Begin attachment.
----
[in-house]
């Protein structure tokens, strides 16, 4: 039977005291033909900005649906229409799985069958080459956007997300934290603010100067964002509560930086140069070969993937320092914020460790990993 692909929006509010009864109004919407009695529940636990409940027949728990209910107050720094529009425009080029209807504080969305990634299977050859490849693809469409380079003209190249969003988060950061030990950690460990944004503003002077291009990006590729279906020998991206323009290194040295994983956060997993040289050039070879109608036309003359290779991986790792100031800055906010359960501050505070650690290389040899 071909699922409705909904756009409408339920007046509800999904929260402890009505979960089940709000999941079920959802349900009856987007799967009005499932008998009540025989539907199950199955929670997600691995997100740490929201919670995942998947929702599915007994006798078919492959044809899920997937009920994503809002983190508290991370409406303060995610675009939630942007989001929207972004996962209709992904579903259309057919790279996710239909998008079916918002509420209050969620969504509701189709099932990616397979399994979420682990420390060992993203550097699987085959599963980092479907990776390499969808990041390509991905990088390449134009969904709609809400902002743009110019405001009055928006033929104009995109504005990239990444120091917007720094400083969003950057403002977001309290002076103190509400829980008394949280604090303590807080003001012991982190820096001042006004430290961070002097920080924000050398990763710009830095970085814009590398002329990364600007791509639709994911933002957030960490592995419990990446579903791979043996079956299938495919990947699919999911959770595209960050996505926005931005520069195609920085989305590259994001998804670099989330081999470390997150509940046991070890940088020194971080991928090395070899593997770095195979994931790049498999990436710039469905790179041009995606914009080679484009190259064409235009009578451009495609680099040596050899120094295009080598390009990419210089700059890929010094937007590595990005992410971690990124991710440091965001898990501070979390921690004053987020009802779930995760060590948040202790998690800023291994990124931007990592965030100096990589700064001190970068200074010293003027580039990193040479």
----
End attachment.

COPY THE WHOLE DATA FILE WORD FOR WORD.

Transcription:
[in-house]
């Protein structure tokens, strides 16, 4: 039977005291033909900005649906229409799985069958080459956007997300934290603010100067964002509560930086140069070969993937320092914020460790990993 692909929006509010009864109004919407009695529940636990409940027949728990209910107050720094529009425009080029209807504080969305990634299977050859490849693809469409380079003209190249969003988060950061030990950690460990944004503003002077291009990006590729279906020998991206323009290194040295994983956060997993040289050039070879109608036309003359290779991986790792100031800055906010359960501050505070650690290389040899 071909699922409705909904756009409408339920007046509800999904929260402890009505979960089940709000999941079920959802349900009856987007799967009005499932008998009540025989539907199950199955929670997600691995997100740490929201919670995942998947929702599915007994006798078919492959044809899920997937009920994503809002983190508290991370409406303060995610675009939630942007989001929207972004996962209709992904579903259309057919790279996710239909998008079916918002509420209050969620969504509701189709099932990616397979399994979420682990420390060992993203550097699987085959599963980092479907990776390499969808990041390509991905990088390449134009969904709609809400902002743009110019405001009055928006033929104009995109504005990239990444120091917007720094400083969003950057403002977001309290002076103190509400829980008394949280604090303590807080003001012991982190820096001042006004430290961070002097920080924000050398990763710009830095970085814009590398002329990364600007791509639709994911933002957030960490592995419990990446579903791979043996079956299938495919990947699919999911959770595209960050996505926005931005520069195609920085989305590259994001998804670099989330081999470390997150509940046991070890940088020194971080991928090395070899593997770095195979994931790049498999990436710039469905790179041009995606914009080679484009190259064409235009009578451009495609680099040596050899120094295009080598390009990419210089700059890929010094937007590595990005992410971690990124991710440091965001898990501070979390921690004053987020009802779930995760060590948040202790998690800023291994990124931007990592965030100096990589700064001190970068200074010293003027580039990193040479």